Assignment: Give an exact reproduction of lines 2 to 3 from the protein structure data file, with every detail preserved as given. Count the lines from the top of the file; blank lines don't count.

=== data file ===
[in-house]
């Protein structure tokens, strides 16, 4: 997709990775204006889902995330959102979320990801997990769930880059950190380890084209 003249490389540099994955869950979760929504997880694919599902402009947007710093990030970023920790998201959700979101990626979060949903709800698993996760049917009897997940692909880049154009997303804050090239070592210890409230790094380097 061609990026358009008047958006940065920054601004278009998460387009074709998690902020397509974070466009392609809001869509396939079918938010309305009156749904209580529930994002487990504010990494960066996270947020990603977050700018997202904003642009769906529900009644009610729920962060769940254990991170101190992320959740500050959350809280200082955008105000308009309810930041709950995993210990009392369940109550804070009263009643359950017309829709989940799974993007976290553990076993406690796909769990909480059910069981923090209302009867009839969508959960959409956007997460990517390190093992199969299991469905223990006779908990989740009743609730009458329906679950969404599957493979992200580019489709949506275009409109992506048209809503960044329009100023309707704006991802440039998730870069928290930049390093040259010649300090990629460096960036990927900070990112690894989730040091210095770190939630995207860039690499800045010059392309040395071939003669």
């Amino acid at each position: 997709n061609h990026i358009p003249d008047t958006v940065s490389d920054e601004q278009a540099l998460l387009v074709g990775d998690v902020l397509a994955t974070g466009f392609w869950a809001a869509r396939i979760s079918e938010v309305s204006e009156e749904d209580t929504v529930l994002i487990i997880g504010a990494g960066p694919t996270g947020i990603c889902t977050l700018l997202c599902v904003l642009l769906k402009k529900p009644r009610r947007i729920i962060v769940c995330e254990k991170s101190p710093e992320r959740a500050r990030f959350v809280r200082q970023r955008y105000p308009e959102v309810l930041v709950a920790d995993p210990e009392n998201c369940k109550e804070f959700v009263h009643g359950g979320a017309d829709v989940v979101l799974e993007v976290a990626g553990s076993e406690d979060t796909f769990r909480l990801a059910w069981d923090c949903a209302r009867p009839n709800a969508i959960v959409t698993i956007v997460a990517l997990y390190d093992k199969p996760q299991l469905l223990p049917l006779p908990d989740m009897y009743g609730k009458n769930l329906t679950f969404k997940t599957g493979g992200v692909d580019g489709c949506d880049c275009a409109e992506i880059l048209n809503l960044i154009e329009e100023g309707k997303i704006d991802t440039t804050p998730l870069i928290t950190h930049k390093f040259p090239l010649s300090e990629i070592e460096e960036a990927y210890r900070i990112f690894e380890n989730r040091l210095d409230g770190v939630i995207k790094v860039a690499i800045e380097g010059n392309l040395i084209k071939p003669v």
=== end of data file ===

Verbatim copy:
């Protein structure tokens, strides 16, 4: 997709990775204006889902995330959102979320990801997990769930880059950190380890084209 003249490389540099994955869950979760929504997880694919599902402009947007710093990030970023920790998201959700979101990626979060949903709800698993996760049917009897997940692909880049154009997303804050090239070592210890409230790094380097 061609990026358009008047958006940065920054601004278009998460387009074709998690902020397509974070466009392609809001869509396939079918938010309305009156749904209580529930994002487990504010990494960066996270947020990603977050700018997202904003642009769906529900009644009610729920962060769940254990991170101190992320959740500050959350809280200082955008105000308009309810930041709950995993210990009392369940109550804070009263009643359950017309829709989940799974993007976290553990076993406690796909769990909480059910069981923090209302009867009839969508959960959409956007997460990517390190093992199969299991469905223990006779908990989740009743609730009458329906679950969404599957493979992200580019489709949506275009409109992506048209809503960044329009100023309707704006991802440039998730870069928290930049390093040259010649300090990629460096960036990927900070990112690894989730040091210095770190939630995207860039690499800045010059392309040395071939003669």
């Amino acid at each position: 997709n061609h990026i358009p003249d008047t958006v940065s490389d920054e601004q278009a540099l998460l387009v074709g990775d998690v902020l397509a994955t974070g466009f392609w869950a809001a869509r396939i979760s079918e938010v309305s204006e009156e749904d209580t929504v529930l994002i487990i997880g504010a990494g960066p694919t996270g947020i990603c889902t977050l700018l997202c599902v904003l642009l769906k402009k529900p009644r009610r947007i729920i962060v769940c995330e254990k991170s101190p710093e992320r959740a500050r990030f959350v809280r200082q970023r955008y105000p308009e959102v309810l930041v709950a920790d995993p210990e009392n998201c369940k109550e804070f959700v009263h009643g359950g979320a017309d829709v989940v979101l799974e993007v976290a990626g553990s076993e406690d979060t796909f769990r909480l990801a059910w069981d923090c949903a209302r009867p009839n709800a969508i959960v959409t698993i956007v997460a990517l997990y390190d093992k199969p996760q299991l469905l223990p049917l006779p908990d989740m009897y009743g609730k009458n769930l329906t679950f969404k997940t599957g493979g992200v692909d580019g489709c949506d880049c275009a409109e992506i880059l048209n809503l960044i154009e329009e100023g309707k997303i704006d991802t440039t804050p998730l870069i928290t950190h930049k390093f040259p090239l010649s300090e990629i070592e460096e960036a990927y210890r900070i990112f690894e380890n989730r040091l210095d409230g770190v939630i995207k790094v860039a690499i800045e380097g010059n392309l040395i084209k071939p003669v």